Published: Sunday, April 18, 2010 12:04 a.m. MDT
I was not an elected official when my city committed to the Utah Telecommunication Open Infrastructure Agency (UTOPIA). But now as mayor of the largest UTOPIA city, I find that what to do with our city’s network has become one of the greatest challenges I face — not just because of West Valley City’s enormous commitment ($147 million between 2010 and 2040), but importantly because of the enormous potential benefits. I find the question is not, “Was UTOPIA a good idea or a bad idea?” The question is: “Looking at our hand today, what is our best way forward?”
Agency will next week lay out rulemaking to fund $15.5 billion for broadband deployment over the next 10 years
By Grant Gross
April 16, 2010 07:20 PM ET
IDG News Service – The U.S. Federal Communications Commission will take the first major steps toward implementing its national broadband plan next Wednesday, when it is scheduled to launch a rulemaking proceeding that would create a new fund for broadband deployment.
By Nate Anderson | Last updated a day ago
Verizon CEO Ivan Seidenberg sat down last week for a talk at the Council for Foreign Relations and talked about how mind-bendingly awesome the US broadband market is. Seidenberg all but put on a foam finger and started chanting, “We’re number one! We’re number one!”
All those studies you’ve read that suggest otherwise? The fact that Hong Kong residents can now get 1Gbps symmetric fiber for US$26, while New York City residents top out at 100Mbps and cost $100? Capping 3Mbps DSL at 5GB/month? All meaningless.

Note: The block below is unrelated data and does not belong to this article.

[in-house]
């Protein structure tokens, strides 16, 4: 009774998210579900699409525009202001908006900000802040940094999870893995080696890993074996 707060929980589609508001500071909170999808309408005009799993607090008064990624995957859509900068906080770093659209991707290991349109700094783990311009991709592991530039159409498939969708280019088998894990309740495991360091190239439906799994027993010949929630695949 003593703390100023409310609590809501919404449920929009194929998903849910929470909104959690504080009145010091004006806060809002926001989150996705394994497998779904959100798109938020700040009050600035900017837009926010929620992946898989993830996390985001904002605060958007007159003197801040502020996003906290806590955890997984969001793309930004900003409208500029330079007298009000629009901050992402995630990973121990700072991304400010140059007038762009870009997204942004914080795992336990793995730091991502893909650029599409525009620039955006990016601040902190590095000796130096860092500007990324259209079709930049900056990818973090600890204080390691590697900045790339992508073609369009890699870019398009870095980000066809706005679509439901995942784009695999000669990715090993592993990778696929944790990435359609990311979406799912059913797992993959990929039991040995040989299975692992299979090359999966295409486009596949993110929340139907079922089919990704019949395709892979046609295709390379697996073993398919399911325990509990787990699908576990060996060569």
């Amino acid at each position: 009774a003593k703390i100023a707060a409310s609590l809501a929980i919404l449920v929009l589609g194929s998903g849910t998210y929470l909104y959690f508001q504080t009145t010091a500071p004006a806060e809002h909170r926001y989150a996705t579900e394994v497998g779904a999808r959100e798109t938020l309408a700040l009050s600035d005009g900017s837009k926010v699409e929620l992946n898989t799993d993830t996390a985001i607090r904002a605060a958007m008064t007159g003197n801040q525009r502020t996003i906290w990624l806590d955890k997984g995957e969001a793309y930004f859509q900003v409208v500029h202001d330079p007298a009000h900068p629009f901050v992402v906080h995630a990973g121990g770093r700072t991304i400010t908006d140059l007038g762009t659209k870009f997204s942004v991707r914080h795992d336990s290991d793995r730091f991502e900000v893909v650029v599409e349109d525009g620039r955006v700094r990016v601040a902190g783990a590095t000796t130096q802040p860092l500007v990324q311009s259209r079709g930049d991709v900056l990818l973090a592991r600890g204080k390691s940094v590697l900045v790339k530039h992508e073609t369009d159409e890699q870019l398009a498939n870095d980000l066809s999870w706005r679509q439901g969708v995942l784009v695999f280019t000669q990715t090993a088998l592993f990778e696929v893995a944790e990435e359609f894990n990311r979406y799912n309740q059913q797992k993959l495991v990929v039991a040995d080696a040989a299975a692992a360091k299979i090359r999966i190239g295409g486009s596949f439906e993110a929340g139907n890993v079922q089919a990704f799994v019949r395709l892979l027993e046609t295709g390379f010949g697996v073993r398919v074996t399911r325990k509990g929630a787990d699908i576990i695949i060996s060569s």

APRIL 14, 2010 — Hundreds of small independent telecoms, broadband service providers, municipalities, and cable television companies have brought gigabit-enabled, FTTH-based services to a total of more than 1.4 million North American homes — about a quarter of all fiber to the home connections on the continent — according to a report released by the Fiber-to-the-Home (FTTH) Council. Even more service providers plan to join the trend, the study also reveals. (Download the report)
from the repeating-something-relentlessly-does-not-make-it-true dept
Back in 2005, former AT&T CEO Ed Whitacre (now the head of GM) boldly proclaimed that Google was getting a “free ride” on his company’s “pipes,” and that they should be charged an additional toll (you know, just because). As we’ve discussed several times now, Whitacre’s argument made absolutely no sense, given that Google not only pays plenty for bandwidth (as do AT&T’s customers), but the company owns billions in international and oceanic fiber runs, data centers and network infrastructure. Despite making no sense, this idea that Google was some kind of free ride parasite quickly became the cornerstone of the telco argument against network neutrality. In response,Techdirt has suggested that telco spokespeople should pay for Google’s bandwidth bill for a month if it’s so low — with no takers.
Innovation in technology and business is one of America’s major comparative advantages in the global information economy. That’s why the Federal Communication Commission’s recently released National Broadband Plan deserves attention.